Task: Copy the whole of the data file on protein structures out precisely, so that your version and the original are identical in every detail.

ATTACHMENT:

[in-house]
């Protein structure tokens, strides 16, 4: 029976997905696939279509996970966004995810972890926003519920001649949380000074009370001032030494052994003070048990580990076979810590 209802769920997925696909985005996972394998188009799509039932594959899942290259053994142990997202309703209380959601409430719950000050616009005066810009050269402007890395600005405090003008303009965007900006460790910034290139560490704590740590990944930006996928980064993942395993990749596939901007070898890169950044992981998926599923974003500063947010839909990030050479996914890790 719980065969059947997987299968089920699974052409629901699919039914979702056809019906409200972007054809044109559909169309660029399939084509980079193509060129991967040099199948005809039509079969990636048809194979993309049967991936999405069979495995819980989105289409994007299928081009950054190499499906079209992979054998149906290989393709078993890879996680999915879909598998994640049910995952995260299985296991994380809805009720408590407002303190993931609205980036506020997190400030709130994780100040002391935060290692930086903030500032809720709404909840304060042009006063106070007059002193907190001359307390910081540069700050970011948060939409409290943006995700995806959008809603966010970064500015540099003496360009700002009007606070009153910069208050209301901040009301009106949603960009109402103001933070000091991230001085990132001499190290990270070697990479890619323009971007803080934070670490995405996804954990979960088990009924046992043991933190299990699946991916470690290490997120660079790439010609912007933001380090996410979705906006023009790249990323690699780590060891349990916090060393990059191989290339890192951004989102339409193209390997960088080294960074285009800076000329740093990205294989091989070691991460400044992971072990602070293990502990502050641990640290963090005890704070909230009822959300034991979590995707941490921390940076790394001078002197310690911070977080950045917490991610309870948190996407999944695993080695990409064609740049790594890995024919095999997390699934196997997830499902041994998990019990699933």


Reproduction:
[in-house]
């Protein structure tokens, strides 16, 4: 029976997905696939279509996970966004995810972890926003519920001649949380000074009370001032030494052994003070048990580990076979810590 209802769920997925696909985005996972394998188009799509039932594959899942290259053994142990997202309703209380959601409430719950000050616009005066810009050269402007890395600005405090003008303009965007900006460790910034290139560490704590740590990944930006996928980064993942395993990749596939901007070898890169950044992981998926599923974003500063947010839909990030050479996914890790 719980065969059947997987299968089920699974052409629901699919039914979702056809019906409200972007054809044109559909169309660029399939084509980079193509060129991967040099199948005809039509079969990636048809194979993309049967991936999405069979495995819980989105289409994007299928081009950054190499499906079209992979054998149906290989393709078993890879996680999915879909598998994640049910995952995260299985296991994380809805009720408590407002303190993931609205980036506020997190400030709130994780100040002391935060290692930086903030500032809720709404909840304060042009006063106070007059002193907190001359307390910081540069700050970011948060939409409290943006995700995806959008809603966010970064500015540099003496360009700002009007606070009153910069208050209301901040009301009106949603960009109402103001933070000091991230001085990132001499190290990270070697990479890619323009971007803080934070670490995405996804954990979960088990009924046992043991933190299990699946991916470690290490997120660079790439010609912007933001380090996410979705906006023009790249990323690699780590060891349990916090060393990059191989290339890192951004989102339409193209390997960088080294960074285009800076000329740093990205294989091989070691991460400044992971072990602070293990502990502050641990640290963090005890704070909230009822959300034991979590995707941490921390940076790394001078002197310690911070977080950045917490991610309870948190996407999944695993080695990409064609740049790594890995024919095999997390699934196997997830499902041994998990019990699933």